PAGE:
Maxine North, 83; CIA Agent’s Widow Was a Big Success in Business
Maxine North, 83, who came to Thailand in 1950 as the wife of an undercover CIA agent and stayed to become a highly successful businesswoman, died in the resort city of Pattaya on Oct. 3 after a long illness.
North was best known for founding North Star Co., whose Polaris bottled water held a virtual monopoly in the Thai market for about three decades.
Her business took off in the 1960s and 1970s when tens of thousands of U.S. servicemen were stationed in Thailand. North also established Thai Celadon, which revived a northern Thai style of making high-quality porcelain stoneware, and the Nipa Lodge, the first of what is now a complex of luxury hotels in Pattaya, a seaside resort 45 miles southeast of Bangkok.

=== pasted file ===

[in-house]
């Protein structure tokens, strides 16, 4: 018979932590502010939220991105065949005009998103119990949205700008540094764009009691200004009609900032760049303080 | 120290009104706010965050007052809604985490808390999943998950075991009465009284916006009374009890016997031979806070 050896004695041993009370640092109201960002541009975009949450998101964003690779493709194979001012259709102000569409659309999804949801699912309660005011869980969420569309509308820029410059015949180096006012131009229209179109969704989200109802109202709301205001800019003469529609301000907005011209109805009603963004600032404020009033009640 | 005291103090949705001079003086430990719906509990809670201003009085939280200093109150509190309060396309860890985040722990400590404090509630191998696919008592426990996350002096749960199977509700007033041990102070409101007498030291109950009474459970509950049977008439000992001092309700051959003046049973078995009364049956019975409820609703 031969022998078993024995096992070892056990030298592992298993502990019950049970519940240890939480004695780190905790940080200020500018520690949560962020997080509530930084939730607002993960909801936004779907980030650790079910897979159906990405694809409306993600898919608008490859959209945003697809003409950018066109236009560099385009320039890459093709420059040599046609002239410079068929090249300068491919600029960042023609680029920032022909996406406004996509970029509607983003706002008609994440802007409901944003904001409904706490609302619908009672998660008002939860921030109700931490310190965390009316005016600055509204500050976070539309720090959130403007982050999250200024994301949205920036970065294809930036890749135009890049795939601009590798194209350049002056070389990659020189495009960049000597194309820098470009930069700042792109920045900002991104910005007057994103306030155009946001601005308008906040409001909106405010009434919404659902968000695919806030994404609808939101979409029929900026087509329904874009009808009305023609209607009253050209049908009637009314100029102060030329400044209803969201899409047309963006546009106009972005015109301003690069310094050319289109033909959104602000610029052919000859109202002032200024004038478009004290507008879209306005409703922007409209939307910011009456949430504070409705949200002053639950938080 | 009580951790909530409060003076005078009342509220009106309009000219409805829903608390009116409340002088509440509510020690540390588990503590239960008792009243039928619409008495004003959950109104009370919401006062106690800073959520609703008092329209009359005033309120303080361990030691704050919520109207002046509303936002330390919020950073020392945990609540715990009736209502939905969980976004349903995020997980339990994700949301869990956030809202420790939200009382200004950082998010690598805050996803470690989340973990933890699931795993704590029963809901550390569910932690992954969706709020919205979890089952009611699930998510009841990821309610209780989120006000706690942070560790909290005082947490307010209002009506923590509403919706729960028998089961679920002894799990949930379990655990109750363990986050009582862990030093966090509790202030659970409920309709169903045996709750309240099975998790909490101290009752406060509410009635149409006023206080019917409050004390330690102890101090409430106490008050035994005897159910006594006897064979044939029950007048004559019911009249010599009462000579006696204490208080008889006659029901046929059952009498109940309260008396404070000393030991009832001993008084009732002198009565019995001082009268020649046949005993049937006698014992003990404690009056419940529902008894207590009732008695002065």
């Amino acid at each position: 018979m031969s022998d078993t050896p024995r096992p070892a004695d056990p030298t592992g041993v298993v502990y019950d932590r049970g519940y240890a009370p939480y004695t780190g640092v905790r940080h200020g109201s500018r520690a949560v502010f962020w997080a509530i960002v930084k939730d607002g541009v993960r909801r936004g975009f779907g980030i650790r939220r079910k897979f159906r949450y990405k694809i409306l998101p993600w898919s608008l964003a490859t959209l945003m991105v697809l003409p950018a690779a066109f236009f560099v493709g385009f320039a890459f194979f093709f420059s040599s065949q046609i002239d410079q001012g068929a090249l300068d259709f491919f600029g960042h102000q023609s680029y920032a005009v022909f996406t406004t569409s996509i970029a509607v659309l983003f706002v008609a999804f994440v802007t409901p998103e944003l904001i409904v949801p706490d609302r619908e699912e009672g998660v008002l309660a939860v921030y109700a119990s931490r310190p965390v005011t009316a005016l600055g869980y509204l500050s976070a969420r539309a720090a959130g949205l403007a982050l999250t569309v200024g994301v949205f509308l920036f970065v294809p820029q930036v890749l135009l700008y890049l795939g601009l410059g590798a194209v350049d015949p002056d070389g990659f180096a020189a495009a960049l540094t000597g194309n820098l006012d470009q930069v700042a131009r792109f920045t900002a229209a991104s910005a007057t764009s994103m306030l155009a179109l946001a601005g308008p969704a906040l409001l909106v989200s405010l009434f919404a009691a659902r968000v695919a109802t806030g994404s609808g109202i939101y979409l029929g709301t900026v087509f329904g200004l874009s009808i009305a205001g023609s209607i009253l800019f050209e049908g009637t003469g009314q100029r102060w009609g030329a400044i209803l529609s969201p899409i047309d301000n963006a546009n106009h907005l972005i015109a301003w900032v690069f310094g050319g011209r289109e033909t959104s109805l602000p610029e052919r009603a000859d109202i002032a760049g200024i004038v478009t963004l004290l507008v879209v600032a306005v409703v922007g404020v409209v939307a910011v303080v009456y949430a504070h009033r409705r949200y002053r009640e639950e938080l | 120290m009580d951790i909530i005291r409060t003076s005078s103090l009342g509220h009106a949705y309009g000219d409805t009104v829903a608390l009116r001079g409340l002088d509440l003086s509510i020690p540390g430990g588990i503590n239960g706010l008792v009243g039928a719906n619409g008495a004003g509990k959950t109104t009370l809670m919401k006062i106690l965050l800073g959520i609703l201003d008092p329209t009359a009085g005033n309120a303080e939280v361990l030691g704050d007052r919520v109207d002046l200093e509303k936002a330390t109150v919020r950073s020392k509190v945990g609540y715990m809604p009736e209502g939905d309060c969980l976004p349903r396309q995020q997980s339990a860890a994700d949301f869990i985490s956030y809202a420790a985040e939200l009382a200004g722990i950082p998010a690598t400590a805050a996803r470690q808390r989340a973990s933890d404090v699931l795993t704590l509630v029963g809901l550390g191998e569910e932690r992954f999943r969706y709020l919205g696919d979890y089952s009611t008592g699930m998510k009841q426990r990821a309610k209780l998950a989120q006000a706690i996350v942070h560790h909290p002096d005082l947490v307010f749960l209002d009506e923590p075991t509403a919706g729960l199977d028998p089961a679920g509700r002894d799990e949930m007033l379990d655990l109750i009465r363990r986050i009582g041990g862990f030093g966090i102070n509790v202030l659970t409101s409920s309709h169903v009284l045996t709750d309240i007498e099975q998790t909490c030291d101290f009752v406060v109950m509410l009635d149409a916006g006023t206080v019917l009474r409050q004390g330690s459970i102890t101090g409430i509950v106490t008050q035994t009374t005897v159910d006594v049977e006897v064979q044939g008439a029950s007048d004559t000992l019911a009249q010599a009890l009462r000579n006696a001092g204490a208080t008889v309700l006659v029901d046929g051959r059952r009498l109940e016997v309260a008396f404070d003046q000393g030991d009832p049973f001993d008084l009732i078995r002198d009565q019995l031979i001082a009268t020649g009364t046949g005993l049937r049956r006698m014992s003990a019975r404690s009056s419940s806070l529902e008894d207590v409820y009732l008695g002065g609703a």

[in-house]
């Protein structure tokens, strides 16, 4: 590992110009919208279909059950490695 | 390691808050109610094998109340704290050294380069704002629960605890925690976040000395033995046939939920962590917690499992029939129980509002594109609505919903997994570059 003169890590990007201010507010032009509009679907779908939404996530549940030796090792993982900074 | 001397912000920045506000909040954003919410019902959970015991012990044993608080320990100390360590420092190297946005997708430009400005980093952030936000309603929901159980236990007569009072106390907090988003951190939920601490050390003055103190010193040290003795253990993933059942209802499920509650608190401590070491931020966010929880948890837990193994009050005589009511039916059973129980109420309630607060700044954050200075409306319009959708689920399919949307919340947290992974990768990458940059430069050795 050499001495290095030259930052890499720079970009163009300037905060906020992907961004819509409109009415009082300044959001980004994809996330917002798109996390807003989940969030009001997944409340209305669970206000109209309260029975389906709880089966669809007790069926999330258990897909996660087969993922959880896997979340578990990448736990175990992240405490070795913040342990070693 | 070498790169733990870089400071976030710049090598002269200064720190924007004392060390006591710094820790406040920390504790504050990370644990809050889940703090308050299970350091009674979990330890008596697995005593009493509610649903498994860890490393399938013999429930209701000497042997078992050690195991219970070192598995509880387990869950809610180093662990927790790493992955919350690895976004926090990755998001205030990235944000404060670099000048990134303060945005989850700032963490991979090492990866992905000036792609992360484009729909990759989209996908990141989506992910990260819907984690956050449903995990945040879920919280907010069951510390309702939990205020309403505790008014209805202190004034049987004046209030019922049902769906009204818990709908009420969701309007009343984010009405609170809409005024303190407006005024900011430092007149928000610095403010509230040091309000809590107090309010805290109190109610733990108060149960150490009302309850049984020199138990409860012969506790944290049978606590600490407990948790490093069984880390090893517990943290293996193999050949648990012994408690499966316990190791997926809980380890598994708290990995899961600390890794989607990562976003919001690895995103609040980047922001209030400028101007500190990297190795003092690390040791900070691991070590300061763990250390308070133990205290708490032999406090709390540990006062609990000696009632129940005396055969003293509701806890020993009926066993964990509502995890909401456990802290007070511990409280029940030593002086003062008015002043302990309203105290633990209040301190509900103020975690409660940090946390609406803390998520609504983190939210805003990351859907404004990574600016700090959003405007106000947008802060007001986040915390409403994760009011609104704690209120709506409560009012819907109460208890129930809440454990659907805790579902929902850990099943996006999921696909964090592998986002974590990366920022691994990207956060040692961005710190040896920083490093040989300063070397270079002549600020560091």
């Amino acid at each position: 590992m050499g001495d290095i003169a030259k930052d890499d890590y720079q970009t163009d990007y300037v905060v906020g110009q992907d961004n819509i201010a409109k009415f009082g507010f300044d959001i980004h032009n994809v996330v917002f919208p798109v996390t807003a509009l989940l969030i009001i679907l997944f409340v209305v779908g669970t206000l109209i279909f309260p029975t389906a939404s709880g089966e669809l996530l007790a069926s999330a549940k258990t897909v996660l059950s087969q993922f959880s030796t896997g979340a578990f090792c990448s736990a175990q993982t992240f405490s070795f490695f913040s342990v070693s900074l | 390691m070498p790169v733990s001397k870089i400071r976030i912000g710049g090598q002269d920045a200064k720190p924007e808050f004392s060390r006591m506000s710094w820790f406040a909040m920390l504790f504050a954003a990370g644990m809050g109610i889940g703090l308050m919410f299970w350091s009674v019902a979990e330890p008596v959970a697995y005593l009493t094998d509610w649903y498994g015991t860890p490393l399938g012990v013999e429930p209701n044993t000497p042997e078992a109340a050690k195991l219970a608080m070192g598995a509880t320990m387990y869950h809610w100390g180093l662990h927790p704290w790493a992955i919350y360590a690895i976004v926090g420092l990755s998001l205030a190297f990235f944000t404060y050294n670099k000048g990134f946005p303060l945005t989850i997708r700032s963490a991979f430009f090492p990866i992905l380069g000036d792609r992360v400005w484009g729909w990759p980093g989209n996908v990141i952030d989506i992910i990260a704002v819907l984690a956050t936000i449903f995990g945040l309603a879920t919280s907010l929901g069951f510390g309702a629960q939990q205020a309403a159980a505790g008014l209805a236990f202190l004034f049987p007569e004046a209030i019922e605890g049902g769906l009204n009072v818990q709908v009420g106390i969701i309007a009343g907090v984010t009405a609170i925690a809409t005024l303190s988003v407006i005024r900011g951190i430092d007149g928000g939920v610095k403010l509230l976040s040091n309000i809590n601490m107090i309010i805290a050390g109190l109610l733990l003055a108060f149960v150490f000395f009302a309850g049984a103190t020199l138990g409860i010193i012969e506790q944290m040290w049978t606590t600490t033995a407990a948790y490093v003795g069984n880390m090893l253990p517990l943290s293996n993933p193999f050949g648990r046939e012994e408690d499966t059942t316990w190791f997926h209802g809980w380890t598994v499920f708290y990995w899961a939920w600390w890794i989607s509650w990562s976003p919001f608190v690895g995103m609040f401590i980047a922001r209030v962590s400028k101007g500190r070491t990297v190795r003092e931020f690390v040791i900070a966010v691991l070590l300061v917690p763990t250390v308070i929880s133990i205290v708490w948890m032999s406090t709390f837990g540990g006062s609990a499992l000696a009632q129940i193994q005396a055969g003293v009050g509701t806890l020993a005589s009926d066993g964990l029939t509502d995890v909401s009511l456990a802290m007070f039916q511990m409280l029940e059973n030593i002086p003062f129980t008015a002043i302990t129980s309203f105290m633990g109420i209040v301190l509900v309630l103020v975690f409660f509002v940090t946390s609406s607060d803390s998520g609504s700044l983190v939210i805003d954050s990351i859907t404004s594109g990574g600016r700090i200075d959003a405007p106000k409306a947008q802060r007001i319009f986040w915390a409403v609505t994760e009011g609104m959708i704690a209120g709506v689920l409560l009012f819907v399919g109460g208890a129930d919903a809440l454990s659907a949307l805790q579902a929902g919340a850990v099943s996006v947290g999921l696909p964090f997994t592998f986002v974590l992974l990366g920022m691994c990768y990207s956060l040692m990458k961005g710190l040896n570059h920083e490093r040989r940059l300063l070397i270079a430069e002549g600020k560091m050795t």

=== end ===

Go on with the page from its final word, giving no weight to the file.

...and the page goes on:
Born in Salem, Ore., North was working at Columbia Pictures in Hollywood when she met her husband, screenwriter Robert G. North. He headed the Far East Film Co., a movie distribution firm, when the couple moved to Bangkok.
The company served as a cover for his work with the U.S. Central Intelligence Agency. When her husband died in 1954, North stayed in Thailand and launched her business career.